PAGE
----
As an adult you may be comfortable saying, "It's not something I like to talk about," but this will be a harder line for your children to say and stick to when pressed. You might suggest to them to say, "He had some health issues I don't really understand." This is the truth, as someone who commits suicide has serious mental health issues and no one can ...


9

You recognize already that this is a developmental issue. It takes time, work, and maturity to develop. In addition, I think what you are describing is more than an appreciation issue. It can also be about control. A five-year-old has very little control in her life - she doesn't get to choose how the money is spent, what time she goes to bed, what she ...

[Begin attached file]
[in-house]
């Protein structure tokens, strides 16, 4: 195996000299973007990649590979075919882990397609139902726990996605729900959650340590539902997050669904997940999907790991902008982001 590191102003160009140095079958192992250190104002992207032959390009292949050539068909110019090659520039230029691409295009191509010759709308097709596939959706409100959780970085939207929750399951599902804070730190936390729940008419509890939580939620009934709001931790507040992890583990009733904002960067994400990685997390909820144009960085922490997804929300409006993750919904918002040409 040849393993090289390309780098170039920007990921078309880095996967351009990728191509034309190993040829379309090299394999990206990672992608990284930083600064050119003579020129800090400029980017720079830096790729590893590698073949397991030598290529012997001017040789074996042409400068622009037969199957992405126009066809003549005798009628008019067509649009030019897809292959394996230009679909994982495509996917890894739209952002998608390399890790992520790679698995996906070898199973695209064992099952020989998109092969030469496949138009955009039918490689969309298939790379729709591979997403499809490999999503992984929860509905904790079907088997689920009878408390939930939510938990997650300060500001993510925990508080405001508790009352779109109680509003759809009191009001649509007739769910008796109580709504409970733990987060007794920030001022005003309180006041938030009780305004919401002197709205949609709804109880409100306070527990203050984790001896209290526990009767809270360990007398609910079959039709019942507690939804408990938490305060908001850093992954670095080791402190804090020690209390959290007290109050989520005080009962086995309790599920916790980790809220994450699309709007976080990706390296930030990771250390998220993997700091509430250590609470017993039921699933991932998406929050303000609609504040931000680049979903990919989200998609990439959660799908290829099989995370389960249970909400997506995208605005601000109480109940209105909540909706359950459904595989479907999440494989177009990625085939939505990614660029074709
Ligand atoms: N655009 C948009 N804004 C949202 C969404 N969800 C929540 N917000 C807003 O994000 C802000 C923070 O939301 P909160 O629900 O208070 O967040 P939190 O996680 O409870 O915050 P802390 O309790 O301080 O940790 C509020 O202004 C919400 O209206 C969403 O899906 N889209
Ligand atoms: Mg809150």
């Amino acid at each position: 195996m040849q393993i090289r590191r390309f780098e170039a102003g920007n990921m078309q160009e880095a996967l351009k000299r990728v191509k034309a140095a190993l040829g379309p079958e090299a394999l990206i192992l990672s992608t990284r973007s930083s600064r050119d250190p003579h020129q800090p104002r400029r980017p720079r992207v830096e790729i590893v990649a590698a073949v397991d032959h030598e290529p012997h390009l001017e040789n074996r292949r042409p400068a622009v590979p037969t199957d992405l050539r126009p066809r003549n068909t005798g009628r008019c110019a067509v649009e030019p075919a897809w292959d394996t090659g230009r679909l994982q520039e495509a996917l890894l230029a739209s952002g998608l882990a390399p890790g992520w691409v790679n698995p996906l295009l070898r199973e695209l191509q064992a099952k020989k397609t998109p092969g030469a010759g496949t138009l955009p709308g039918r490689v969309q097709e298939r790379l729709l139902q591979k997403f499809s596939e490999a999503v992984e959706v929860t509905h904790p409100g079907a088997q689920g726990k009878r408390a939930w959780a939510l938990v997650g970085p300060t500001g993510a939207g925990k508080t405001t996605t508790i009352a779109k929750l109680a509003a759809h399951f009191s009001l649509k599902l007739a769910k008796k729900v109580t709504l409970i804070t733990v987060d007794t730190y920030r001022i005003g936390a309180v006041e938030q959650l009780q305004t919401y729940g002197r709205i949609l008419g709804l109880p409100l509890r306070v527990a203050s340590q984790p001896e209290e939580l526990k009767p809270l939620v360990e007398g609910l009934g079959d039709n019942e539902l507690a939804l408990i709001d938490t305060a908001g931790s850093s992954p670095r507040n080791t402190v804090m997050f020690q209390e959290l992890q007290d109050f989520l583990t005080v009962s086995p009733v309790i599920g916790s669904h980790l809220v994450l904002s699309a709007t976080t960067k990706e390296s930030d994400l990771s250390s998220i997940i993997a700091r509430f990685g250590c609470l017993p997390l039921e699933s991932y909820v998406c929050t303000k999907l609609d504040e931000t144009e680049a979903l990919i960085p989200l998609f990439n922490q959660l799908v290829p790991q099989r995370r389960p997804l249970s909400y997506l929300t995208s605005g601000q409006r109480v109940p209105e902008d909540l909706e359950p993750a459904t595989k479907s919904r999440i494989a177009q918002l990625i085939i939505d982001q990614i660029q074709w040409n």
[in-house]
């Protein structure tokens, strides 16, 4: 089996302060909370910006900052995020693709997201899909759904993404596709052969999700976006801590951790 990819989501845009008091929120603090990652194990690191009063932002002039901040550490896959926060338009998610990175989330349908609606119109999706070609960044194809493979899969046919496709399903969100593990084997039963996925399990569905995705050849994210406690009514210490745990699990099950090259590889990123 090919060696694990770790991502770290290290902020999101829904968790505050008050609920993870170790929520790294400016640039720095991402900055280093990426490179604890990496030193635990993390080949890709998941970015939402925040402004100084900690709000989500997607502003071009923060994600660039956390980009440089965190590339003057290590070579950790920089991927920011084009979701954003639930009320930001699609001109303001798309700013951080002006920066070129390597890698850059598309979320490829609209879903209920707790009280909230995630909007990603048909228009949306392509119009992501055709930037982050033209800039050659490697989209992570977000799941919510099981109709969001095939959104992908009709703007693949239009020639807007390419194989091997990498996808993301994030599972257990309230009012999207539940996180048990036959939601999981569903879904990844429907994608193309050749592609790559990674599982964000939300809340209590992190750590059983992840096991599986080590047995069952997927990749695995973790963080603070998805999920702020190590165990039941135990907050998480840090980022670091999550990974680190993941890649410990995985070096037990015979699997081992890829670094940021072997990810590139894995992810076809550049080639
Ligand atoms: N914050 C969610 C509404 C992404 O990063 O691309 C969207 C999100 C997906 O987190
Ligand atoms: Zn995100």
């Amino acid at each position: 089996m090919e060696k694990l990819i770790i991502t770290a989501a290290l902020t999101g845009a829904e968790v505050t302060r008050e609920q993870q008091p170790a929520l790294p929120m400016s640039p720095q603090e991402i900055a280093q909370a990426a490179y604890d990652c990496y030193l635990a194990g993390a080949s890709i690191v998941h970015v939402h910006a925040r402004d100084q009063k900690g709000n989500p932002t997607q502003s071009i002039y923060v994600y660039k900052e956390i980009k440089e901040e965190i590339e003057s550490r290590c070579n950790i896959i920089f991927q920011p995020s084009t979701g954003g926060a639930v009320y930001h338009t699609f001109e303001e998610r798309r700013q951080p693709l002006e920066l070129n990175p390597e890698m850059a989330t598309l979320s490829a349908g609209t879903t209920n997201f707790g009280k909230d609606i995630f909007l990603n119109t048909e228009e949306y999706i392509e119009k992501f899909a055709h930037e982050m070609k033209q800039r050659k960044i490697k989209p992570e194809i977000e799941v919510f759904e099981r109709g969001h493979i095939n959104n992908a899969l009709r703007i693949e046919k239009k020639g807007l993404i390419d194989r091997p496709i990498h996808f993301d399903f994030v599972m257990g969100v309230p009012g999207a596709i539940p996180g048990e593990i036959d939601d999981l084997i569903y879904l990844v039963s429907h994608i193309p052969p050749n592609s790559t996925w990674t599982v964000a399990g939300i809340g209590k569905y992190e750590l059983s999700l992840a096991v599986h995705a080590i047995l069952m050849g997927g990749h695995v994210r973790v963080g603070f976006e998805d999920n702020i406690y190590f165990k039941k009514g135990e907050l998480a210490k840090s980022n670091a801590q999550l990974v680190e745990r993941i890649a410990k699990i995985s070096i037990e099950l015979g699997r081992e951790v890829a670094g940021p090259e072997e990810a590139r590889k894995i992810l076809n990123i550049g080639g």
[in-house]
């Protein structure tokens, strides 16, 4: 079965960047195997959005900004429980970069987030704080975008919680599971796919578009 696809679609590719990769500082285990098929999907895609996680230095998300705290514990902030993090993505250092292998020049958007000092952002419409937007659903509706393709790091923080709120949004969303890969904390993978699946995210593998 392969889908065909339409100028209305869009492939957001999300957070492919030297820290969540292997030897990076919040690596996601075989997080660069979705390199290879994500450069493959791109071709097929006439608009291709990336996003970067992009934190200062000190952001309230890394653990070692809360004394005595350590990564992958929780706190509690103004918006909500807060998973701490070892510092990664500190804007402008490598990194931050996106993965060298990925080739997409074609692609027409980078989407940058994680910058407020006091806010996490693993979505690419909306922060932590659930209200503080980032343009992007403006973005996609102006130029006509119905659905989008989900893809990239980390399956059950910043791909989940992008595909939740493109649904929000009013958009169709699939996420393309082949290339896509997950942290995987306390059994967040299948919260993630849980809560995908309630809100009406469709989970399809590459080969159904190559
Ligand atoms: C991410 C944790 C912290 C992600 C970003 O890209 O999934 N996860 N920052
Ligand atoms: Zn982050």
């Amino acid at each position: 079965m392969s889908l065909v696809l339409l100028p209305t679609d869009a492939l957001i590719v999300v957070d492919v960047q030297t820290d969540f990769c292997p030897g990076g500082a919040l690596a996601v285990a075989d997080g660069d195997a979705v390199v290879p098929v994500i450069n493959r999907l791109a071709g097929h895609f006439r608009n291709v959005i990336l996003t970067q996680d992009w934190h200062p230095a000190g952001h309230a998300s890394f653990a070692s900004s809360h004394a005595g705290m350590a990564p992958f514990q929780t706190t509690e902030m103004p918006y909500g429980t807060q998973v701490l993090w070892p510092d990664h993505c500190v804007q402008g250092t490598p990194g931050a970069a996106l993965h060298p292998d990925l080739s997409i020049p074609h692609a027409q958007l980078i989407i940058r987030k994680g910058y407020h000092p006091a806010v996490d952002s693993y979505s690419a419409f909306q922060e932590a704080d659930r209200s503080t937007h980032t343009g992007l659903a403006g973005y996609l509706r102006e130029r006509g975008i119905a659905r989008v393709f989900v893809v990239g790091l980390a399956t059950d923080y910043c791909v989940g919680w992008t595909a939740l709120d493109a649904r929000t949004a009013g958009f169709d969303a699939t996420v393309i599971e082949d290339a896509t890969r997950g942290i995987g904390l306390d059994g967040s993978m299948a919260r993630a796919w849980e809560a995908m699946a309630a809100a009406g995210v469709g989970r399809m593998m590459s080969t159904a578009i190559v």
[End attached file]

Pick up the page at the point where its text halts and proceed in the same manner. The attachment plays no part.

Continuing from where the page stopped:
8

First, just let me say, I know how devastating a brain tumor is because one of my childhood best friends has one. It has been removed and she is still there but communication is difficult and she gets really frustrated and sad frequently. It looks as though it is on the re-bound unfortunately too. So, the communication abilities she has regained are ...


8

In psychology we were taught that imaginary friends are very common from ages 3 through 7, and they occur in ~65% cases (both for boys and girls), so that is nothing extraordinary that one should worry about. However, we were also taught it is important for the child to distinguish between the reality and their imaginary friends. It is healthy if those ...


7